Changes in dry eye after the Great East Japan Earthquake Shunichiro Asano 1 , Hisayo Kubota 2 , Hiroshi Kunikata 3 , Naoto Imadome 1 , Toru Nakazawa 3 1Dept of Ophthalmol, Kesennuma City Hosp 2Dept of Ophthalmol, Tohoku Kosai Hosp 3Dept of Ophthalmol and Vis Sci, Grad Sch of Med, Tohoku Univ pp.1285-1289
Published Date 2014/9/15
DOI https://doi.org/10.11477/mf.1410105377
  • Abstract
  • Look Inside
  • Reference

Abstract. Purpose:To report changes in clinical features of dry eye syndrome in persons who were forced to live in temporary housing after their houses were destroyed by the Great East Japan Earthquake on March 11, 2011. Cases and Method:This study was made on 30 patients who had been treated for dry eye before the earthquake at the Kesennuma City Hospital. These 30 cases were randomly selected and comprised 4 males and 26 females. The age averaged 71.9±9.9 years. They were followed up for 26 months after the earthquake. Results:Subjective symptoms became worse in 17 cases(57%)and remained unchanged in 13 cases(43%). Out of these 17 cases, 8 cases complained of dry eye sensation, 6 cases reported pain of the eye, 2 cases reported haziness, and one cases showed increase in lacrimation. Subjective symptoms became worse within 6 months after the Earthquake in 3 cases, 6 to 12 months in 9 cases, and after 12 months in 5 cases. They were treated by the same topical medication as before in 41%, by adding another eyedrop in 47%, and adding two medications in 12%. All the 10 cases who received additional medication received diquafosol sodium. Symptoms improved in 6 cases and remained unchanged in 4 cases. Conclusion:Mental trauma and environmental stress seemed to be major causes for progression of symptoms after the Earthquake. Dry eye appeared to result in manifestations of symptoms related to sensation of pain after the time lag of a few months after the disaster.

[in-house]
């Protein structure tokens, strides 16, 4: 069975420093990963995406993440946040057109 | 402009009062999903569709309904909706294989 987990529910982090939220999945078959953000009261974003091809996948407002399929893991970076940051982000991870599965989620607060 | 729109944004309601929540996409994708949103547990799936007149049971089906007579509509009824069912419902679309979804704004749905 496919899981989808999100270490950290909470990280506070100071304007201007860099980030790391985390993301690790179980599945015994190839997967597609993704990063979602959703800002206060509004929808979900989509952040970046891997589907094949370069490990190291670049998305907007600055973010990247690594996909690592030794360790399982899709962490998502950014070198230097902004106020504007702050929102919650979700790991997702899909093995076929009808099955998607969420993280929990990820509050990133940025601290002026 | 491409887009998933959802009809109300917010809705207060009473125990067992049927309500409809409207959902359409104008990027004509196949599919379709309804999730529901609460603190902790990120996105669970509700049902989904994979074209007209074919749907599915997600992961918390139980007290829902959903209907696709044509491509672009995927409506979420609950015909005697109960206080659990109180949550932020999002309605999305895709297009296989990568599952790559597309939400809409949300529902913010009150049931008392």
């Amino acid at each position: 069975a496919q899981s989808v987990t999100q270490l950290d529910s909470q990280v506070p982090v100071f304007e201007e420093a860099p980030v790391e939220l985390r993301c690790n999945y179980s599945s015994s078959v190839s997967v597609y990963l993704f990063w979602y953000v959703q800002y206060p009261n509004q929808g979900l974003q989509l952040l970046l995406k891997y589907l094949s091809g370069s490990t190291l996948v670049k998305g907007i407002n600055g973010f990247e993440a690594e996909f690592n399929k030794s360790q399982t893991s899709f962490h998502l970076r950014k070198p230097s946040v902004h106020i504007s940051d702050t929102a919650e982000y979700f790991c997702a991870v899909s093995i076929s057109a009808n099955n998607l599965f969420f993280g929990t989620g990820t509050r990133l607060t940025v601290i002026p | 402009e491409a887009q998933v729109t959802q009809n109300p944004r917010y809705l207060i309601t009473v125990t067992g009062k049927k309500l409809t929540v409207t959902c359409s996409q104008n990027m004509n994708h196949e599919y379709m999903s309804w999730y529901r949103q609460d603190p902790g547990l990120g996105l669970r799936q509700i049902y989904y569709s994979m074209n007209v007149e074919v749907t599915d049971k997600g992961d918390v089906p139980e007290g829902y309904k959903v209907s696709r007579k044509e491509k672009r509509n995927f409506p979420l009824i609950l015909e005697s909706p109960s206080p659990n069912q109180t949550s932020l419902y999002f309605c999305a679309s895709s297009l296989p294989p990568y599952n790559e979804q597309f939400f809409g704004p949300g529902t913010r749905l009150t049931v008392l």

Copyright © 2014, Igaku-Shoin Ltd. All rights reserved.


電子版ISSN 1882-1308 印刷版ISSN 0370-5579 医学書院